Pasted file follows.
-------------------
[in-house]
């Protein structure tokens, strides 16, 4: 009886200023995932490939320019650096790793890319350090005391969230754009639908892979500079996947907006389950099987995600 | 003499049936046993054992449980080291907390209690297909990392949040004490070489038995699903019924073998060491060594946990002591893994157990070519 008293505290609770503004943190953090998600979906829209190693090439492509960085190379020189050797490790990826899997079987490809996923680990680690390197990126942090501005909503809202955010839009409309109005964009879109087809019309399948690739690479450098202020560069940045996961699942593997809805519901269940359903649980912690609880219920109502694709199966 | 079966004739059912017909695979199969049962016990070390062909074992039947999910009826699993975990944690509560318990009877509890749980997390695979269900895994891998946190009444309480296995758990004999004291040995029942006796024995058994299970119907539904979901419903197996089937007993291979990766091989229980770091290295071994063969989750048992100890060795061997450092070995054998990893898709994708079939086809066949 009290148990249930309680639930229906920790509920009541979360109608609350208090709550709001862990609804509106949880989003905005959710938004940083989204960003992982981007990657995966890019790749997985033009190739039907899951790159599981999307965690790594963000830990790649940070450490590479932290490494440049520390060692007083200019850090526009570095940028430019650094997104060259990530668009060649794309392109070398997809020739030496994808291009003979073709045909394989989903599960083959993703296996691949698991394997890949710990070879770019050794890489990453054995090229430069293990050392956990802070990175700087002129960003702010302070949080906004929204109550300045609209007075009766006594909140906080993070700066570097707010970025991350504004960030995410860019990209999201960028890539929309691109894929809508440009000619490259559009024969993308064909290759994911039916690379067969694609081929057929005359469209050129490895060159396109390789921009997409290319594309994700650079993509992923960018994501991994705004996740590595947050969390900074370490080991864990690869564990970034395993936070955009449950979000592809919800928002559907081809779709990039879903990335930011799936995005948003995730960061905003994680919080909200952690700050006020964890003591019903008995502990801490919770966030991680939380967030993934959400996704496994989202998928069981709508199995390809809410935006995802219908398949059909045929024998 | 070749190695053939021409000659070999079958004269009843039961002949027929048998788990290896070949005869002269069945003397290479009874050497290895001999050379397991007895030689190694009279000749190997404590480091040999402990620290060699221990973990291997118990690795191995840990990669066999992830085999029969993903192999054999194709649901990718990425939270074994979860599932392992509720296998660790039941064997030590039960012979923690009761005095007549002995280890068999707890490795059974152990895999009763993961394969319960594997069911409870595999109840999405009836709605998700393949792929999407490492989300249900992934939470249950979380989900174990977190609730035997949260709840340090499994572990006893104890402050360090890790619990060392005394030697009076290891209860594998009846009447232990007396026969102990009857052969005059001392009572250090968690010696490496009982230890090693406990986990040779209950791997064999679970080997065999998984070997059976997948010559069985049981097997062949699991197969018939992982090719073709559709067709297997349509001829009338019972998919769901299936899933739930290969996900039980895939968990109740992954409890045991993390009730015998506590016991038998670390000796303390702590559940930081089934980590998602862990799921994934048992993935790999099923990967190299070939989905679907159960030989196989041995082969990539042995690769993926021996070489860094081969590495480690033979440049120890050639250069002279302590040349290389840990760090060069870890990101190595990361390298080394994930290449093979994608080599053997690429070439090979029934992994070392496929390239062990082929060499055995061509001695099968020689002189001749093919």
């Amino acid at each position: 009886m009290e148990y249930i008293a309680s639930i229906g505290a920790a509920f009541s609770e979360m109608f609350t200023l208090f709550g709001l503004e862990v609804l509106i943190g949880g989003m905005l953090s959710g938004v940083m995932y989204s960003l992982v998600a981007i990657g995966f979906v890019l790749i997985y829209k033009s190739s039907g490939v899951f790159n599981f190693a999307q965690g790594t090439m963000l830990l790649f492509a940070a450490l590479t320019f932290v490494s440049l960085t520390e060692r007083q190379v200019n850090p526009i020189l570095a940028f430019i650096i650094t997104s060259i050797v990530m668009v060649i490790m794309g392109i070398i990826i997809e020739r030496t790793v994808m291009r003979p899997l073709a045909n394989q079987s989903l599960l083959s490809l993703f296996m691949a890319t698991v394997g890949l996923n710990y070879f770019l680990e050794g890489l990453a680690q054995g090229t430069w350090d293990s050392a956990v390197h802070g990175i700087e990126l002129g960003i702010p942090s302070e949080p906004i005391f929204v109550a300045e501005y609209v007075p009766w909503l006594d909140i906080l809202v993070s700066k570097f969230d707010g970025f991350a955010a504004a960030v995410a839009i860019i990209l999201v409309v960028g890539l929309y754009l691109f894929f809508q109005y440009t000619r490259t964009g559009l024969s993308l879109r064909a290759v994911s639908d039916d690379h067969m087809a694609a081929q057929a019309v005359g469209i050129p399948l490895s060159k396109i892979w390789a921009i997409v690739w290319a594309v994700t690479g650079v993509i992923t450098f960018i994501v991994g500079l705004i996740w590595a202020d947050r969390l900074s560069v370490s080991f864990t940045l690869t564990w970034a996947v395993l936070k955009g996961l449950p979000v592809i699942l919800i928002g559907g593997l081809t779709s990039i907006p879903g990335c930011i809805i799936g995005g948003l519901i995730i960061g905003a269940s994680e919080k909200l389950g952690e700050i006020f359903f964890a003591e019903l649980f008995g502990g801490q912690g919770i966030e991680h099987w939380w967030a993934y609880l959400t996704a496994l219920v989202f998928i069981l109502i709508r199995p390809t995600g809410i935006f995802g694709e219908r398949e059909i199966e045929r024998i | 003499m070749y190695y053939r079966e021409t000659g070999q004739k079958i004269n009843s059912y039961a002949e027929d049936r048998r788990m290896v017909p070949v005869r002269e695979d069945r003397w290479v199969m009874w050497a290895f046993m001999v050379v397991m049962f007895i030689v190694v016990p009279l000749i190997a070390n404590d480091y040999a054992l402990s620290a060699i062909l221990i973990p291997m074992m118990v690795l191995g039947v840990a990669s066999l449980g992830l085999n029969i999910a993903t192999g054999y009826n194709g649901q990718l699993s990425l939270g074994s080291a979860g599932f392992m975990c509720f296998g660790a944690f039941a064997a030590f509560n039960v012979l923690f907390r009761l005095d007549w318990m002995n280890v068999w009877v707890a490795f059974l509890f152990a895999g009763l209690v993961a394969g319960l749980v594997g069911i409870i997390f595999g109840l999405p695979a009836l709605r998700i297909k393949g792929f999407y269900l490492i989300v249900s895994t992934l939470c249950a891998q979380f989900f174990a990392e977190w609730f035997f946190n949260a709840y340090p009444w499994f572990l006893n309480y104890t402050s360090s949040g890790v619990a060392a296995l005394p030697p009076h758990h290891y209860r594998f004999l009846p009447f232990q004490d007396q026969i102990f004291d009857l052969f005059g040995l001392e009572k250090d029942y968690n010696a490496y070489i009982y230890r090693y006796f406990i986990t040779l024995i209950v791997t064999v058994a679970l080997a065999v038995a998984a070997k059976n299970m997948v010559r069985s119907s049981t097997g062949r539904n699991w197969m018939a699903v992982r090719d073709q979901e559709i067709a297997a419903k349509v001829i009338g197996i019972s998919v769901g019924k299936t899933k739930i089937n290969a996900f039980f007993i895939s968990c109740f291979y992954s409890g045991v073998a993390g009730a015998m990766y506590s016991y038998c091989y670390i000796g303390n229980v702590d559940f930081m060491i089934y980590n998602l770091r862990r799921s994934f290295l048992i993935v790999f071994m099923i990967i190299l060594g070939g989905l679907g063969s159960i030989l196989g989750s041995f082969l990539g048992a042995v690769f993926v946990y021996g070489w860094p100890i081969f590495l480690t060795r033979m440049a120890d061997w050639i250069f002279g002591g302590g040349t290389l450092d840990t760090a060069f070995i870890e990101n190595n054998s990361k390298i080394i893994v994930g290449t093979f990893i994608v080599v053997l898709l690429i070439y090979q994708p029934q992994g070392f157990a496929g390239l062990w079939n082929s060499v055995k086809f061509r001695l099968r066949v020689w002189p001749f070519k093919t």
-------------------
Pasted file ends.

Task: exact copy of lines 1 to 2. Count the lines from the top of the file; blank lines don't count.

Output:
[in-house]
């Protein structure tokens, strides 16, 4: 009886200023995932490939320019650096790793890319350090005391969230754009639908892979500079996947907006389950099987995600 | 003499049936046993054992449980080291907390209690297909990392949040004490070489038995699903019924073998060491060594946990002591893994157990070519 008293505290609770503004943190953090998600979906829209190693090439492509960085190379020189050797490790990826899997079987490809996923680990680690390197990126942090501005909503809202955010839009409309109005964009879109087809019309399948690739690479450098202020560069940045996961699942593997809805519901269940359903649980912690609880219920109502694709199966 | 079966004739059912017909695979199969049962016990070390062909074992039947999910009826699993975990944690509560318990009877509890749980997390695979269900895994891998946190009444309480296995758990004999004291040995029942006796024995058994299970119907539904979901419903197996089937007993291979990766091989229980770091290295071994063969989750048992100890060795061997450092070995054998990893898709994708079939086809066949 009290148990249930309680639930229906920790509920009541979360109608609350208090709550709001862990609804509106949880989003905005959710938004940083989204960003992982981007990657995966890019790749997985033009190739039907899951790159599981999307965690790594963000830990790649940070450490590479932290490494440049520390060692007083200019850090526009570095940028430019650094997104060259990530668009060649794309392109070398997809020739030496994808291009003979073709045909394989989903599960083959993703296996691949698991394997890949710990070879770019050794890489990453054995090229430069293990050392956990802070990175700087002129960003702010302070949080906004929204109550300045609209007075009766006594909140906080993070700066570097707010970025991350504004960030995410860019990209999201960028890539929309691109894929809508440009000619490259559009024969993308064909290759994911039916690379067969694609081929057929005359469209050129490895060159396109390789921009997409290319594309994700650079993509992923960018994501991994705004996740590595947050969390900074370490080991864990690869564990970034395993936070955009449950979000592809919800928002559907081809779709990039879903990335930011799936995005948003995730960061905003994680919080909200952690700050006020964890003591019903008995502990801490919770966030991680939380967030993934959400996704496994989202998928069981709508199995390809809410935006995802219908398949059909045929024998 | 070749190695053939021409000659070999079958004269009843039961002949027929048998788990290896070949005869002269069945003397290479009874050497290895001999050379397991007895030689190694009279000749190997404590480091040999402990620290060699221990973990291997118990690795191995840990990669066999992830085999029969993903192999054999194709649901990718990425939270074994979860599932392992509720296998660790039941064997030590039960012979923690009761005095007549002995280890068999707890490795059974152990895999009763993961394969319960594997069911409870595999109840999405009836709605998700393949792929999407490492989300249900992934939470249950979380989900174990977190609730035997949260709840340090499994572990006893104890402050360090890790619990060392005394030697009076290891209860594998009846009447232990007396026969102990009857052969005059001392009572250090968690010696490496009982230890090693406990986990040779209950791997064999679970080997065999998984070997059976997948010559069985049981097997062949699991197969018939992982090719073709559709067709297997349509001829009338019972998919769901299936899933739930290969996900039980895939968990109740992954409890045991993390009730015998506590016991038998670390000796303390702590559940930081089934980590998602862990799921994934048992993935790999099923990967190299070939989905679907159960030989196989041995082969990539042995690769993926021996070489860094081969590495480690033979440049120890050639250069002279302590040349290389840990760090060069870890990101190595990361390298080394994930290449093979994608080599053997690429070439090979029934992994070392496929390239062990082929060499055995061509001695099968020689002189001749093919």